By Dan Goehl, DVM
Metaphylactic use of antibiotics(giving the product to head off mass spread of disease in a group) in purchased calves can be an useful management tool.
This decision is not to be taken lightly for several reasons. Antibiotics should always be used prudently to avoid overuse and cost on these products can run over $15 per head depending on the product and the size of the calf.
There are several factors that we use to make a decision on metaphylactic use. Source, purchase pattern, size/age of calf, value of calf, management practice, availability of help, availability of time to ride pens, vaccination history (if known), weaned or unweaned are among some of the factors we look at. These items are used to determine a risk level for each pen of calves and then a decision is made rather to treat on initial processing event or pull cattle that appear ill and treat at that time.
On pens of cattle that the determination is made to pull and treat, we still keep pen level treatment on the table. As treatments mount up in a pen, we may determine it is time to mass treat the pen to prevent the “perfect storm”.
It is best to set trigger points to determine when that time has arrived. Some rules of thumb are 20 - 25% on one day or 10% two or more days in a row. These also will vary from operation to operation. One reminder I give to clients that implement this strategy is when the trigger point is reached on Sunday morning or Christmas Day the antibiotics need to be given that day. If this is not an option then the plan needs to be adjusted. Allowing 24 hours to pass can be a fatal flaw in stopping the spread of the pathogen (disease causing agent).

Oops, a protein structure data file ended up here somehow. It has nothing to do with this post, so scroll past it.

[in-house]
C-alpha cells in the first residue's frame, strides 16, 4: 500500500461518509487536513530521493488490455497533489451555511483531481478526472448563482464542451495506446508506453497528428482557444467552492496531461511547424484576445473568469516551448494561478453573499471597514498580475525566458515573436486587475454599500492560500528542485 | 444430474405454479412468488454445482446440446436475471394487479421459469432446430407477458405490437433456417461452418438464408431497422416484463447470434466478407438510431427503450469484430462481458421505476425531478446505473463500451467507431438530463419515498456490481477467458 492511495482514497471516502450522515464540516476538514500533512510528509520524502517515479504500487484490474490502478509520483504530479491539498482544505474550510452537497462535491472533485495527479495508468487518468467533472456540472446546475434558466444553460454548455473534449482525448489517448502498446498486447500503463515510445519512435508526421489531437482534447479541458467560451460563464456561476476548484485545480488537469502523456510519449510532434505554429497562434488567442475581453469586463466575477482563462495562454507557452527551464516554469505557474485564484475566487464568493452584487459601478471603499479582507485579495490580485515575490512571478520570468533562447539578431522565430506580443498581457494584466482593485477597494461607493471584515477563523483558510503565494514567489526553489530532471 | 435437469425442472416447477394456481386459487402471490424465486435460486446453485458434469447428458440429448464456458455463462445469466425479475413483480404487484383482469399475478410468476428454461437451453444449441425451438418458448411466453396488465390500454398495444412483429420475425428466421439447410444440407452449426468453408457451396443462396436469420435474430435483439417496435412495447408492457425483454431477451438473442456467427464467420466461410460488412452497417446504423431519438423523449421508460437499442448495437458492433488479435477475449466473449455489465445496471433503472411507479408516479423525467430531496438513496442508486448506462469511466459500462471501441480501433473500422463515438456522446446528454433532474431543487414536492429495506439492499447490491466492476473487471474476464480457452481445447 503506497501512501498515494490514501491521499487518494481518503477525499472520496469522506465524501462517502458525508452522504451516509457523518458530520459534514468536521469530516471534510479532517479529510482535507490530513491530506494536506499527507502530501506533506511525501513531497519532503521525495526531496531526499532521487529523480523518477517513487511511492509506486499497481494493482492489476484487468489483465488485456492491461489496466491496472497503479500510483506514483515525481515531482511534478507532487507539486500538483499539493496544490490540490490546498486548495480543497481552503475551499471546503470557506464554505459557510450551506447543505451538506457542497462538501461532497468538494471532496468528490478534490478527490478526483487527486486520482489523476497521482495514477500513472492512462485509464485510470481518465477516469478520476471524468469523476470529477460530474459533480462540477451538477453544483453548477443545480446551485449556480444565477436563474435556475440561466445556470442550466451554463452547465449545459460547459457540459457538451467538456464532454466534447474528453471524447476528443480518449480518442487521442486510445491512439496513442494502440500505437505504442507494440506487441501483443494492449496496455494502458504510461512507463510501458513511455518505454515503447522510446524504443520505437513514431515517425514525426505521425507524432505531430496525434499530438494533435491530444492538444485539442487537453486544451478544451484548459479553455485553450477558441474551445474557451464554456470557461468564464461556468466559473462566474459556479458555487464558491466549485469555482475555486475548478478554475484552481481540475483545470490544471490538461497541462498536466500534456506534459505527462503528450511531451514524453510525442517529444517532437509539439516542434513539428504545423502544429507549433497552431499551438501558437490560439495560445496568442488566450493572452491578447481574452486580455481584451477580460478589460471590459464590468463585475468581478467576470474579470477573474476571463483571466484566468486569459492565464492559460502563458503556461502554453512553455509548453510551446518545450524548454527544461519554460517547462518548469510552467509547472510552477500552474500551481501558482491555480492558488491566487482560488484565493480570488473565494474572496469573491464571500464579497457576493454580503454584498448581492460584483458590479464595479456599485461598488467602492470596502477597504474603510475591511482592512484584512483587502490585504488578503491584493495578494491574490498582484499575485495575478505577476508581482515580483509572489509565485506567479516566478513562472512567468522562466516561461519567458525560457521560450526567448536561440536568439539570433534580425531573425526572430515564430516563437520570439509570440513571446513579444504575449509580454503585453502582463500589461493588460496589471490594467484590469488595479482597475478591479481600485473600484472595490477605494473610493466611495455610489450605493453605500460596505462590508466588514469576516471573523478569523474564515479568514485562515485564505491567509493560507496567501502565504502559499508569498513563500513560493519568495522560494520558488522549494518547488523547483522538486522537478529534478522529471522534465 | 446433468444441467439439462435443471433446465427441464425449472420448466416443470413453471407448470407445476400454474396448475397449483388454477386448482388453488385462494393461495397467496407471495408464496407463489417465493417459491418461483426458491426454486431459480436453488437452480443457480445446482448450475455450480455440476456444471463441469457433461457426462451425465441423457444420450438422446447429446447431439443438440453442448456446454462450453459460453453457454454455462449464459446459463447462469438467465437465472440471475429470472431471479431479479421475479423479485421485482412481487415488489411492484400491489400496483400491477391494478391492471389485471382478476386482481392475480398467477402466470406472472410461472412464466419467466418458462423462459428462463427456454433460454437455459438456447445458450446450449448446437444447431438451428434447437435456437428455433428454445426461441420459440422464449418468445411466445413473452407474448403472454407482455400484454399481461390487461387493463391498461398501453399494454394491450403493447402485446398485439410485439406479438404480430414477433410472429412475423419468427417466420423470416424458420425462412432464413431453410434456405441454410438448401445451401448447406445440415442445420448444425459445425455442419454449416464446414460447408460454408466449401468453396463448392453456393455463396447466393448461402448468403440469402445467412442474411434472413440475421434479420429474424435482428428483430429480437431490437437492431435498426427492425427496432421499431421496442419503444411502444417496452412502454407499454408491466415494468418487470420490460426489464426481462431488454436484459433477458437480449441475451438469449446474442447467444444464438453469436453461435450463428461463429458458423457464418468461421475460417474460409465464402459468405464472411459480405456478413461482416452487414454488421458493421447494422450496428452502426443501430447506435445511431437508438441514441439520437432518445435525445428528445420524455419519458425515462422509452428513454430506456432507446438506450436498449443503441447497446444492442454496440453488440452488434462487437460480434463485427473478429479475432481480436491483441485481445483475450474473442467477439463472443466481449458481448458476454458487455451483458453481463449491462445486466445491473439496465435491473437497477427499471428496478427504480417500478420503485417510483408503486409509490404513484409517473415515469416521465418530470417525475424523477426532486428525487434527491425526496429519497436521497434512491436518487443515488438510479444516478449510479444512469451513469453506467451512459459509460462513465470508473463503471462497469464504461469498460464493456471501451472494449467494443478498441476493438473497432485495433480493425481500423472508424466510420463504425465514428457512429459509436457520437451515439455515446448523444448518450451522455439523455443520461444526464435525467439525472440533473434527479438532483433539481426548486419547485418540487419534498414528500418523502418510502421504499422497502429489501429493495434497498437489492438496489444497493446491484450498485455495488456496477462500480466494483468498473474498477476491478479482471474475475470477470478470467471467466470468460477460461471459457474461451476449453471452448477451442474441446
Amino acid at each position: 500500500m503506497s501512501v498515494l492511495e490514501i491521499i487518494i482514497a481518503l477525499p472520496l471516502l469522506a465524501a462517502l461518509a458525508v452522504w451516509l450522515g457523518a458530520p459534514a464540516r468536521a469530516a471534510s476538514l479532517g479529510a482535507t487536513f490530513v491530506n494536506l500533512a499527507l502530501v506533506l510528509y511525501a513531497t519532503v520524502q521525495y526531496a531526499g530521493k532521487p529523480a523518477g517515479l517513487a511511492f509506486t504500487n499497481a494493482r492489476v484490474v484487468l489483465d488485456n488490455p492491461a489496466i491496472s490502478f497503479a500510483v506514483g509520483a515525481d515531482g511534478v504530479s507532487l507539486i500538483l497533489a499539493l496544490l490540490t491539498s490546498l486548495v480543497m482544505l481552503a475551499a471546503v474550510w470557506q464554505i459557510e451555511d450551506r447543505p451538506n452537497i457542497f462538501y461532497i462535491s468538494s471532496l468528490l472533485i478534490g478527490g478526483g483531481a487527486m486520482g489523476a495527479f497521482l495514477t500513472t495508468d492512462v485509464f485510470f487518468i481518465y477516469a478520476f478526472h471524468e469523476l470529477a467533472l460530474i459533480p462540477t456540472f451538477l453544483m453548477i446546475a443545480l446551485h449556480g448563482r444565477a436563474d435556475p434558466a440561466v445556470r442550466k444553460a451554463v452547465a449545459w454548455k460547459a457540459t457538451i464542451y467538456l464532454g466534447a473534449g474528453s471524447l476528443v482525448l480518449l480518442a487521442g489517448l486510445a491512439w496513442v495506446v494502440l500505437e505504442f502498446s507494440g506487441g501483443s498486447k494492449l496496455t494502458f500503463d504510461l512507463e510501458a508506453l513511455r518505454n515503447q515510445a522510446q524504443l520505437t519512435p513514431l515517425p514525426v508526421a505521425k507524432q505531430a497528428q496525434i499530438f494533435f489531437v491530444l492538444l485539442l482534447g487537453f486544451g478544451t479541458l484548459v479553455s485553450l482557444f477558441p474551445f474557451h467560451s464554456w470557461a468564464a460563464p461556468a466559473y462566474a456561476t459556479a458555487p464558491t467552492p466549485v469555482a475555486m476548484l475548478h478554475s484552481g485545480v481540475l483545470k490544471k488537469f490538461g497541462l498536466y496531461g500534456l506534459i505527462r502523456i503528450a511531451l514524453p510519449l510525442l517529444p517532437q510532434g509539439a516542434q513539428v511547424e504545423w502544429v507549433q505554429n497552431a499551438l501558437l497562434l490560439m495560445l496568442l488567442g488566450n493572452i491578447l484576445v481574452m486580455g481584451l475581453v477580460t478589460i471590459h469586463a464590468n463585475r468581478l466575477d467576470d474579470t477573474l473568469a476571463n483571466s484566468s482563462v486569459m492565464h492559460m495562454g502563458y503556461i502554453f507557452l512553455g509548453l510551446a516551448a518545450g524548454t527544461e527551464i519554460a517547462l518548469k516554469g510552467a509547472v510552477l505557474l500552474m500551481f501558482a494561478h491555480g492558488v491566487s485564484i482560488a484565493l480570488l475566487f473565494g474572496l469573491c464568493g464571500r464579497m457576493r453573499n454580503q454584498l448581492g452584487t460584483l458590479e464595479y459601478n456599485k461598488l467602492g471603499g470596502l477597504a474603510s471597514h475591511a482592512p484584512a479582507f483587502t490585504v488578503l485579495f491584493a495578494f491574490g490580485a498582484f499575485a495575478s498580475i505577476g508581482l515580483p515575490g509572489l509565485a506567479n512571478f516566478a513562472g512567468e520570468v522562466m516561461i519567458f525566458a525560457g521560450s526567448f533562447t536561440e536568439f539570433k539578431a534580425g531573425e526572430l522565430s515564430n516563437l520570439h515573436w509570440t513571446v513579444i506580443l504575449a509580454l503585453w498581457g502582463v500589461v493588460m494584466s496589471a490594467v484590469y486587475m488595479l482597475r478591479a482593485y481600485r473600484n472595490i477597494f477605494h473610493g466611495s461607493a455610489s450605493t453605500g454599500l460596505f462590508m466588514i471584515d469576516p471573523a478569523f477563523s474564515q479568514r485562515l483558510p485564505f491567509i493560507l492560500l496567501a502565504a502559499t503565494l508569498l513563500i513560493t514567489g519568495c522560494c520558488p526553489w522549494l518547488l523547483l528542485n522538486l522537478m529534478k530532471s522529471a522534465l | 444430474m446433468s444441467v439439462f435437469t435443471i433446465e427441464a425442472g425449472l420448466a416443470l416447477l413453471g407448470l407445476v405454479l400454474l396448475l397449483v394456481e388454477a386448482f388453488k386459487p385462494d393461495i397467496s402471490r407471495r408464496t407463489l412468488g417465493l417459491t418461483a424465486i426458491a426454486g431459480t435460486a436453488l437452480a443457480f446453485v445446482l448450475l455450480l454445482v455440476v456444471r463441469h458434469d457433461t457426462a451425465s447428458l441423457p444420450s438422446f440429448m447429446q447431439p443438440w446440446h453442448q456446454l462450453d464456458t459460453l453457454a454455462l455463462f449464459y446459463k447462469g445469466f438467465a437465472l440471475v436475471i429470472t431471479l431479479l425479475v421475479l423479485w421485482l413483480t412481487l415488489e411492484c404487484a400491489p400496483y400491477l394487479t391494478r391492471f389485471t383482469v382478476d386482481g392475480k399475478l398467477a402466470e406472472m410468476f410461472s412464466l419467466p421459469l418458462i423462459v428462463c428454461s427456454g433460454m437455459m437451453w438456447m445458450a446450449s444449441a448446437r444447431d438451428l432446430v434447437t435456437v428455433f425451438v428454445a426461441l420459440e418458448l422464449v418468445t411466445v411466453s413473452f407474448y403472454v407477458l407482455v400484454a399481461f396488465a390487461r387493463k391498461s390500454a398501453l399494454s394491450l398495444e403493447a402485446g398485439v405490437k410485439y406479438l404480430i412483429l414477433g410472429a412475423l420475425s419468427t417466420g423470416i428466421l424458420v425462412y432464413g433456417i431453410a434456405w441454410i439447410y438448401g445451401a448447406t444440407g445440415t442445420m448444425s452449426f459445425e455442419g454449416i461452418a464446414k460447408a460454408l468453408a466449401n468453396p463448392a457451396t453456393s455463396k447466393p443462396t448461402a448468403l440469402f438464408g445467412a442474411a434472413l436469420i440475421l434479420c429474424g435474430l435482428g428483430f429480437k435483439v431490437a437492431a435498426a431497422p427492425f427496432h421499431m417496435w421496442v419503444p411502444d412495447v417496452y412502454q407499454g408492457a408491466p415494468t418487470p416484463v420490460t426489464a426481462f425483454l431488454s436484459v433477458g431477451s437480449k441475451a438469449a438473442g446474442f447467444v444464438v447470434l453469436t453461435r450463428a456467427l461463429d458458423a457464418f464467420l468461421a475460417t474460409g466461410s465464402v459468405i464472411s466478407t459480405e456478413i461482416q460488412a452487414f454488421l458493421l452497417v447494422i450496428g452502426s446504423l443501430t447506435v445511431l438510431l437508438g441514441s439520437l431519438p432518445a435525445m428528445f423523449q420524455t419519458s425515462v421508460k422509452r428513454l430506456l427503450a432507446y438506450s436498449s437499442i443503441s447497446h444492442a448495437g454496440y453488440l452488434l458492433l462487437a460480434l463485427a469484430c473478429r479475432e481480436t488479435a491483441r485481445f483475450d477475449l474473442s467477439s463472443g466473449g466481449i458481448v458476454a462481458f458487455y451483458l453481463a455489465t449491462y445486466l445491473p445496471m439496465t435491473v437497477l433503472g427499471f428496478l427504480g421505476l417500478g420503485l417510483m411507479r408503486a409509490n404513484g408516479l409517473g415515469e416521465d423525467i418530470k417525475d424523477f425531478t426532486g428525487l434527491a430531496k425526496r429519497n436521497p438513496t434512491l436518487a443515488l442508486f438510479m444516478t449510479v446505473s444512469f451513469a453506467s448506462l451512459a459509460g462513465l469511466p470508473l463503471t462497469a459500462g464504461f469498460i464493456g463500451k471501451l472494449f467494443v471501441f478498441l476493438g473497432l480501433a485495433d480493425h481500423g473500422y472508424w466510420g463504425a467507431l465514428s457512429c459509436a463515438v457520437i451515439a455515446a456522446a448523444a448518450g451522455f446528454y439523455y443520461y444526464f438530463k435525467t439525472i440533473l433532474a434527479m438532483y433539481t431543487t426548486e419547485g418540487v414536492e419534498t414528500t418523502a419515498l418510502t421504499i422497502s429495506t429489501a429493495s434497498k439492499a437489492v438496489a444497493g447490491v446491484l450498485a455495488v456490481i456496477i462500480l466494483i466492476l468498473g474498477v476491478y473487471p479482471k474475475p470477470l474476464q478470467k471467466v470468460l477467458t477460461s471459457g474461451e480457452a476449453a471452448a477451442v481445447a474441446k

There are several reasons that these practices can be beneficial. One of the advantages is that it helps cover up our inability to determine which calf is ill and if ill will it benefit from antibiotics. This ability varies from person to person but as a whole the industry is not very good at identifying these animals. This is not to discredit the talent of pen riders, there is simply no good way to visually determine the answer. Our ultimate goal of our health programs is to decrease the reproductive rate of disease to below one. That is for every animal that becomes sick less than one more animal will become sick as opposed to a disease that has a high reproductive rate where every animal that gets sick infects several more animals.
Often when we use metaphylaxis we will see the peak in sick pulls to be extended out to after day 14 but we are able to keep this reproductive rate of disease low through the initial acclimation period. At this later time the calves are on good plane of nutrition and our vaccinations have had time to begin to provide protection.
Ultimately our goal should be to only use metaphylaxis if it will decrease the respiratory sickness and death loss. Using it to overcome shortcomings in other management practices should not be tolerated.
Dan Goehl, DVM, and his wife own and operate Canton Veterinary Clinic in Canton, MO, where Dan works primarily with stocker and cow/calf beef operations. Dan is also partner in Professional Beef Services, LLC, which offers herd consultation and helps in data management and marketing of beef cattle.
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